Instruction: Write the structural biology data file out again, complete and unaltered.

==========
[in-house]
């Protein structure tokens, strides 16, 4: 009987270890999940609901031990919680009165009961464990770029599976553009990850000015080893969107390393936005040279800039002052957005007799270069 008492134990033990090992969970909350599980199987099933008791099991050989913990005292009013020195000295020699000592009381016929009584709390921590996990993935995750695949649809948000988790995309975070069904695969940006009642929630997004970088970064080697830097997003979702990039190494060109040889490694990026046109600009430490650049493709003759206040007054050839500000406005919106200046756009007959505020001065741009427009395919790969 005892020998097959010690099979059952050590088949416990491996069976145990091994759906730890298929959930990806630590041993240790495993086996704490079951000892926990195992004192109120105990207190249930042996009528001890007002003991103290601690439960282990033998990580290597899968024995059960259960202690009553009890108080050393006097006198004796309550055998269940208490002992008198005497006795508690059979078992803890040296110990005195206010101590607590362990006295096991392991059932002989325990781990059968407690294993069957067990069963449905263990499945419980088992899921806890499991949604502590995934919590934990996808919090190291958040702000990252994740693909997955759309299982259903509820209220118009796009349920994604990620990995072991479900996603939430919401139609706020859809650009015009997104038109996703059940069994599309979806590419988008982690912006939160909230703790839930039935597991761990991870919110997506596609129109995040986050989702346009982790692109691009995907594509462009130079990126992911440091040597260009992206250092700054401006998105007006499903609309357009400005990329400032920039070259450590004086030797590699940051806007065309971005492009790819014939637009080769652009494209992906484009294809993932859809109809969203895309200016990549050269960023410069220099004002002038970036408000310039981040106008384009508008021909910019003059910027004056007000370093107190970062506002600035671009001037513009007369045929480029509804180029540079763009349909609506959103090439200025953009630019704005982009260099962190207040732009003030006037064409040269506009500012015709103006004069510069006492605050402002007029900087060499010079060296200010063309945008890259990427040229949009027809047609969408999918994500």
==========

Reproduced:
[in-house]
């Protein structure tokens, strides 16, 4: 009987270890999940609901031990919680009165009961464990770029599976553009990850000015080893969107390393936005040279800039002052957005007799270069 008492134990033990090992969970909350599980199987099933008791099991050989913990005292009013020195000295020699000592009381016929009584709390921590996990993935995750695949649809948000988790995309975070069904695969940006009642929630997004970088970064080697830097997003979702990039190494060109040889490694990026046109600009430490650049493709003759206040007054050839500000406005919106200046756009007959505020001065741009427009395919790969 005892020998097959010690099979059952050590088949416990491996069976145990091994759906730890298929959930990806630590041993240790495993086996704490079951000892926990195992004192109120105990207190249930042996009528001890007002003991103290601690439960282990033998990580290597899968024995059960259960202690009553009890108080050393006097006198004796309550055998269940208490002992008198005497006795508690059979078992803890040296110990005195206010101590607590362990006295096991392991059932002989325990781990059968407690294993069957067990069963449905263990499945419980088992899921806890499991949604502590995934919590934990996808919090190291958040702000990252994740693909997955759309299982259903509820209220118009796009349920994604990620990995072991479900996603939430919401139609706020859809650009015009997104038109996703059940069994599309979806590419988008982690912006939160909230703790839930039935597991761990991870919110997506596609129109995040986050989702346009982790692109691009995907594509462009130079990126992911440091040597260009992206250092700054401006998105007006499903609309357009400005990329400032920039070259450590004086030797590699940051806007065309971005492009790819014939637009080769652009494209992906484009294809993932859809109809969203895309200016990549050269960023410069220099004002002038970036408000310039981040106008384009508008021909910019003059910027004056007000370093107190970062506002600035671009001037513009007369045929480029509804180029540079763009349909609506959103090439200025953009630019704005982009260099962190207040732009003030006037064409040269506009500012015709103006004069510069006492605050402002007029900087060499010079060296200010063309945008890259990427040229949009027809047609969408999918994500």